Selfcare as Warfare

“Caring for myself is not self-indulgence, it is self-preservation, and that is an act of political warfare.”

This is a revolutionary, extraordinary sentence. It is a much loved, much cited sentence. It is an arrow, which acquires its sharpness from its own direction. It is from the epilogue to Audre Lorde’s A Burst of Light, a piece of writing so profound, so moving, that it never fails to teach me, often by leaving me undone, beside myself. This writing is made up of fragments or notes put together as Audre Lorde learns that she has liver cancer, that her death could only be arrested; as she comes to feel that diagnosis in her bones. The expression “a burst of light” is used for when she came to feel the fragility of her body’s situation: “that inescapable knowledge, in the bone, of my own physical limitation.”

A Burst of Light is an account of how the struggle for survival is a life struggle and a political struggle. Some of us, Audre Lorde notes were never meant to survive. To have some body, to be a member of some group, to be some, can be a death sentence. When you are not supposed to live, as you are, where you are, with whom you are with, then survival is a radical action; a refusal not to exist until the very end; a refusal not to exist until you do not exist. We have to work out how to survive in a system that decides life for some requires the death or removal of others. Sometimes: to survive in a system is to survive a system. We can be inventive, we have to be inventive, Audre Lorde suggests, to survive.

Some of us.

Others: not so much.

When a whole world is organised to promote your survival, from health to education, from the walls designed to keep your residence safe, from the paths that ease your travel, you do not have become so inventive to survive. You do not have to be seen as the recipient of welfare because the world has promoted your welfare. The benefits you receive are given as entitlements, perhaps even as birth rights. Racial capitalism is a health system: a drastically unequal distribution of bodily vulnerabilities. Ruth Wilson Gilmore describes racism thus: “the state-sanctioned or extra-legal production and exploitation of group-differentiated vulnerability to premature death.” (2007: 28) Being poor, being black, puts your life at risk. Your heath is compromised when you do not have the external resources to support a life in all of its contingencies. And then of course, you are deemed responsible for your own ill-heath, for your own failure to look after yourself better. When you refer to structures, to systems, to power relations, to walls, you are assumed to be making others responsible for the situation you have failed to get yourself out of. “You should have tried harder.” Oh, the violence and the smugness of this sentence, this sentencing.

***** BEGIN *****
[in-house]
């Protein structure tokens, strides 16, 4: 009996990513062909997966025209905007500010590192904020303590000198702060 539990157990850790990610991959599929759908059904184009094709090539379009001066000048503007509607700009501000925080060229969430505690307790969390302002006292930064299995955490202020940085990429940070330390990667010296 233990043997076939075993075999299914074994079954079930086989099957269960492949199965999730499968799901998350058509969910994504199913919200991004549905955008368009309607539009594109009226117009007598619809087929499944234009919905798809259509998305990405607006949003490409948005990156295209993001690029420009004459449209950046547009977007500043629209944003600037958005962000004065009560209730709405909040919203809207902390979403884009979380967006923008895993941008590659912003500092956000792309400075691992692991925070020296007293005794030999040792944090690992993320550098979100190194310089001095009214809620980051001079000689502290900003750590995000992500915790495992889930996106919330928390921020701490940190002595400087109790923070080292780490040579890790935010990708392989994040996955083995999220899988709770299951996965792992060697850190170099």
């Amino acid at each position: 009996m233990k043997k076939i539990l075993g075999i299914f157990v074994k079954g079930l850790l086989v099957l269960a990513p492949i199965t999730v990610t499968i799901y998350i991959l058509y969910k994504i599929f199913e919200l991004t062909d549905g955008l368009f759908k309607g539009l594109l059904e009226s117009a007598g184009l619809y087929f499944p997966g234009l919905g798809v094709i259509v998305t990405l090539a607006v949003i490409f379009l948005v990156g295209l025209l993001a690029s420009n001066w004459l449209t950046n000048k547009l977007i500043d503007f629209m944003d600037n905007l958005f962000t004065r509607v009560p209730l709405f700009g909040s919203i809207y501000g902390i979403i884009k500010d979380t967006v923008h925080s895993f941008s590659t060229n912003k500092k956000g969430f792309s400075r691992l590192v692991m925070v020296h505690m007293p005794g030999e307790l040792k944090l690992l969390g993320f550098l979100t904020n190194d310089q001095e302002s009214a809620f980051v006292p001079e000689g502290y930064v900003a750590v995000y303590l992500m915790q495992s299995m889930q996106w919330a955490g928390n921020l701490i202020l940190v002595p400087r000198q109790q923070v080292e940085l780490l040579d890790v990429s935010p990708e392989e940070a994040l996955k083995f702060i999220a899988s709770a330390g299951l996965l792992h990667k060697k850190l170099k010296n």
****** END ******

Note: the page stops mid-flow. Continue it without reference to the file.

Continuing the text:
We are used to these logics; we are so used to them that we have names for them (neo-liberalism, post-racialism among others) and we have to keep hearing them.

Throughout A Burst of Light Audre Lorde compares her experience of battling with cancer (and she is willing to use this militaristic language, she is willing to describe this situation as war) to her experience of battling against anti-black racism. The comparison is effective, showing us how racism can be an attack on the cells of the body, an attack on the body’s immune system; the way in which your own body experiences itself as killing itself, death from the outside in. A world against you can be experienced as your body turning against you. You might be worn down, worn out, by what you are required to take in.

To care for oneself: how to live for, to be for, one’s body when you are under attack.

Let’s return to our quote. Lorde  says self-care is not self-indulgence but self-preservation. Some have to look after themselves because their are not looked after: their being is not cared for, supported, protected. I have in my own work been thinking of social privilege as a support system: compulsory heterosexuality, for instance, is an elaborate support system. It is how some relationships are nurtured and valued, becoming a means of organising not just one’s own time, but a way of sharing time and significance: how a we has something; how a we loses something.  How you lose as well as what you lose can even become a confirmation of the worth of what you had.

I think of one of the saddest scenes I have seen is from the first of the three films that make up If these Walls Could Talk 2. We start with the quiet intimacy of two women, Abbie and Edith, lovers, lesbians, life-long partners. Abbie falls. Things happen; shit happens. And then we are in the hospital waiting room. Edith is waiting. Another woman arrives, upset, and says: “they just took my husband in, he had a heart attack.” Edith comforts her. The comfort is not returned: when Edith explains why she is there – “my friend fell off a tree, we think she had a stroke” – the woman asks “is your husband still alive?” When Edith replies, “I never had a husband”, the woman says, “That’s lucky, because you won’t have the heart break of losing one.” This is how heterosexuality can work as a support system, how some broken hearts matter; how some do not. When a relationship is not recognised you are left alone with your grief. No wonder so many of our histories are broken, fragile histories.

Privilege is a buffer zone, how much you have to fall back on when you lose something. Privilege does not mean we are invulnerable: things happen, shit happens. Privilege can however reduce the costs of vulnerability, so if things break down, if you break down, you are more likely to be looked after. When support is a question of access you have a support system.